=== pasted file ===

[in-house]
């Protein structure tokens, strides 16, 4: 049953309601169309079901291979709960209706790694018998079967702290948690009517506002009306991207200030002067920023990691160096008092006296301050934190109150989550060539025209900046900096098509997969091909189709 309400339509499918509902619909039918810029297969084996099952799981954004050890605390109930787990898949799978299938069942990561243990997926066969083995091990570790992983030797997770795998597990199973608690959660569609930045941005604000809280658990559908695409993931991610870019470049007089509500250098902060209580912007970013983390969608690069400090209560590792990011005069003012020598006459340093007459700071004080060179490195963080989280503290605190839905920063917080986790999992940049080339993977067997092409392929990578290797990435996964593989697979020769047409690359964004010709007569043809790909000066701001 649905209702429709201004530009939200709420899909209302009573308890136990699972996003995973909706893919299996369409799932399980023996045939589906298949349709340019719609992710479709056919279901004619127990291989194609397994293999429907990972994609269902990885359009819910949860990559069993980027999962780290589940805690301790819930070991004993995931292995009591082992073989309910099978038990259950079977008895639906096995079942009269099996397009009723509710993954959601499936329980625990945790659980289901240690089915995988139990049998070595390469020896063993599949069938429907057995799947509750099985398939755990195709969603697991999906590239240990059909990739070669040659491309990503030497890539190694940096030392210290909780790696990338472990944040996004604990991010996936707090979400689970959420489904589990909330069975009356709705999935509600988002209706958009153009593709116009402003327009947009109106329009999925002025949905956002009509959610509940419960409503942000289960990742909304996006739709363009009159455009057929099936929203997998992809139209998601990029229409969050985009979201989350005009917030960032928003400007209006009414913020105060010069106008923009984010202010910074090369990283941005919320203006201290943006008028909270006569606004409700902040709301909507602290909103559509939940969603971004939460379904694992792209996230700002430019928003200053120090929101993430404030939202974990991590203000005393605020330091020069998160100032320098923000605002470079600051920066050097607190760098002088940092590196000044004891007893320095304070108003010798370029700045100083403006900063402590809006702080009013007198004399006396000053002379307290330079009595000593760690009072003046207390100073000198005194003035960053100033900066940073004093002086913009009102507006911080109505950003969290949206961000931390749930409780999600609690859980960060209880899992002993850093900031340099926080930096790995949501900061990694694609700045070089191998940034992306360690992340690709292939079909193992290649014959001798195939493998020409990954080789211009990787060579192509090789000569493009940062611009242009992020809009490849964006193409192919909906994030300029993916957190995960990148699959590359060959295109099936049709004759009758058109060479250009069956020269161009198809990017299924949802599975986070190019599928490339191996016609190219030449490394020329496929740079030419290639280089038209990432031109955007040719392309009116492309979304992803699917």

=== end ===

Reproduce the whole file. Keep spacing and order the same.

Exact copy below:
[in-house]
């Protein structure tokens, strides 16, 4: 049953309601169309079901291979709960209706790694018998079967702290948690009517506002009306991207200030002067920023990691160096008092006296301050934190109150989550060539025209900046900096098509997969091909189709 309400339509499918509902619909039918810029297969084996099952799981954004050890605390109930787990898949799978299938069942990561243990997926066969083995091990570790992983030797997770795998597990199973608690959660569609930045941005604000809280658990559908695409993931991610870019470049007089509500250098902060209580912007970013983390969608690069400090209560590792990011005069003012020598006459340093007459700071004080060179490195963080989280503290605190839905920063917080986790999992940049080339993977067997092409392929990578290797990435996964593989697979020769047409690359964004010709007569043809790909000066701001 649905209702429709201004530009939200709420899909209302009573308890136990699972996003995973909706893919299996369409799932399980023996045939589906298949349709340019719609992710479709056919279901004619127990291989194609397994293999429907990972994609269902990885359009819910949860990559069993980027999962780290589940805690301790819930070991004993995931292995009591082992073989309910099978038990259950079977008895639906096995079942009269099996397009009723509710993954959601499936329980625990945790659980289901240690089915995988139990049998070595390469020896063993599949069938429907057995799947509750099985398939755990195709969603697991999906590239240990059909990739070669040659491309990503030497890539190694940096030392210290909780790696990338472990944040996004604990991010996936707090979400689970959420489904589990909330069975009356709705999935509600988002209706958009153009593709116009402003327009947009109106329009999925002025949905956002009509959610509940419960409503942000289960990742909304996006739709363009009159455009057929099936929203997998992809139209998601990029229409969050985009979201989350005009917030960032928003400007209006009414913020105060010069106008923009984010202010910074090369990283941005919320203006201290943006008028909270006569606004409700902040709301909507602290909103559509939940969603971004939460379904694992792209996230700002430019928003200053120090929101993430404030939202974990991590203000005393605020330091020069998160100032320098923000605002470079600051920066050097607190760098002088940092590196000044004891007893320095304070108003010798370029700045100083403006900063402590809006702080009013007198004399006396000053002379307290330079009595000593760690009072003046207390100073000198005194003035960053100033900066940073004093002086913009009102507006911080109505950003969290949206961000931390749930409780999600609690859980960060209880899992002993850093900031340099926080930096790995949501900061990694694609700045070089191998940034992306360690992340690709292939079909193992290649014959001798195939493998020409990954080789211009990787060579192509090789000569493009940062611009242009992020809009490849964006193409192919909906994030300029993916957190995960990148699959590359060959295109099936049709004759009758058109060479250009069956020269161009198809990017299924949802599975986070190019599928490339191996016609190219030449490394020329496929740079030419290639280089038209990432031109955007040719392309009116492309979304992803699917």